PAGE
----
7. "Empirical fact: The Papacy was corrupt in the later Middle Ages, building its power and status on political antics, forged documents and other similar scams. 
Ignore it, excuse it as a momentary aberration and perhaps, if pressed, even offer a quick apology. Then move swiftly on to assure everyone it is all sorted out now and start talking about John Paul II or Benedict XVI.  Whatever you do, there is no need to allow this fact to have any significance for how one understands the theory of papal power in the abstract or in the present."  The Pope could kill a man in cold blood tomorrow (may it never be!) and I'd still be Catholic. Because it's the Church. You sound like a Donatist.

6.  "Empirical fact: The Papacy was in such a mess at the beginning of the fifteenth century that it needed a council to decide who of the multiple claimants to Peter's seat was the legitimate pope.  
Again, this was merely a momentary aberration but it has no significance for the understanding of papal authority.  After all, it was so long ago and so far away." Again, doesn't this make the Catholic case a million times stronger?

5. "Empirical fact: The church failed (once again) to put its administrative, pastoral, moral and doctrinal house in order at the Fifth Lateran Council at the start of the sixteenth century.  Forget it.  Emphasise instead the vibrant piety of the late medieval church and then blame the ungodly Protestants for their inexplicable protests and thus for the collapse of the medieval social, political and theological structure of Europe." All sin stands as a rejection of God's pastoral guidance, including schism.

4. "Perhaps it is somewhat aggressive to pose these points in such a blunt form. Again, I intend no disrespect but am simply responding with the same forthrightness with which certain writers speak of Protestantism. The problem here is that the context for the Reformation - the failure of the papal system to reform itself, a failure in itself lethal to notions of papal power and authority - seems to have been forgotten in all of the recent aggressive attacks on scriptural perspicuity.  These are all empirical facts and they are all routinely excused, dismissed or simply ignored by Roman Catholic writers. Perspicuity was not the original problem; it was intended as the answer.   One can believe it to be an incorrect, incoherent, inadequate answer; but then one must come up with something better - not simply act as if shouting the original problem louder will make everything all right. Such an approach to history and theology is what I call the Emerald City protocol: when defending the great and powerful Oz, one must simply pay no attention to that man behind the curtain." It is aggressive, but it's also lame. Every convert on Earth has had to contend with this coming from his own mind. You think you're going to enlighten us with the truth the Papal Mind-Eels don't want us to know?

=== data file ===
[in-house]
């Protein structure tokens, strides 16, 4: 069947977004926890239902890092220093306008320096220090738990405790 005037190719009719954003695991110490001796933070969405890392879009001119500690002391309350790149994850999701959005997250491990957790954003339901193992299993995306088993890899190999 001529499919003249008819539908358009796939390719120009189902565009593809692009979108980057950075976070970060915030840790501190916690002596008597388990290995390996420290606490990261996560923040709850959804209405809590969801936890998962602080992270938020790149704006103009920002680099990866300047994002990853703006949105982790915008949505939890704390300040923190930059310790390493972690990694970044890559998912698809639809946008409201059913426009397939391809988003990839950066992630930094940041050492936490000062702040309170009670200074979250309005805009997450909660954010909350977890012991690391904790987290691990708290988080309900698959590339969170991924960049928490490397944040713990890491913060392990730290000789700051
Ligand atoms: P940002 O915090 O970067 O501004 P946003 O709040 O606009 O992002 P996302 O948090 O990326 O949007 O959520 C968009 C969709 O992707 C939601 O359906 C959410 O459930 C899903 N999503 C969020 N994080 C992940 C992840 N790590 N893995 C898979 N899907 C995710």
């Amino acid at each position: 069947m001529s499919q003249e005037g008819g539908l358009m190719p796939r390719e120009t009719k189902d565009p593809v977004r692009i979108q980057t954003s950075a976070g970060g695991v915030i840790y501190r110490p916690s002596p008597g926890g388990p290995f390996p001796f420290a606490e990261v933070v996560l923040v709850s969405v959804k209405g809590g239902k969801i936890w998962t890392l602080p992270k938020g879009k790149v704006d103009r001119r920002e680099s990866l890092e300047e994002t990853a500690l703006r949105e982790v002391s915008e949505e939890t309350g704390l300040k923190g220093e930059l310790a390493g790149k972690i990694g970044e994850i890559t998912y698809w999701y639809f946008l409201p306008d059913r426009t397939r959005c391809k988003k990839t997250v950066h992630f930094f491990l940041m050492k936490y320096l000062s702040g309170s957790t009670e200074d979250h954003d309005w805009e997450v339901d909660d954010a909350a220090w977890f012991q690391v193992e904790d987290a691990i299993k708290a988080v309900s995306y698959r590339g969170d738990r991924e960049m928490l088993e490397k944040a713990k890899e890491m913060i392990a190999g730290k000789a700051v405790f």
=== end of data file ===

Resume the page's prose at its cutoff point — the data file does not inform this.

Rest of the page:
3. "As Dr. Gregory brings his narrative up to the present, I will do the same. There are things which can be conveniently ignored by North American Roman Catholic intellectuals because they take place in distant lands. Yet many of these are emblematic of contemporary Roman Catholicism in the wider world. Such, for example, are the bits of the real cross and vials of Jesus' blood which continue to be displayed in certain churches, the cult of Padre Pio and the relics of Anthony of Padua and the like (both of whom edged out Jesus and the Virgin Mary in a poll as to who was the most prayed to figure in Italian Catholicism). We Protestants may appear hopelessly confused to the latest generation of North American Roman Catholic polemicists, but at least my own little group of Presbyterian schismatics does not promote the veneration of mountebank stigmatics or the virtues of snake-oil." Translation: I am a rationalist. Your theology of participation freaks me out, so I'll insult you as an idolater, rather than question my own position.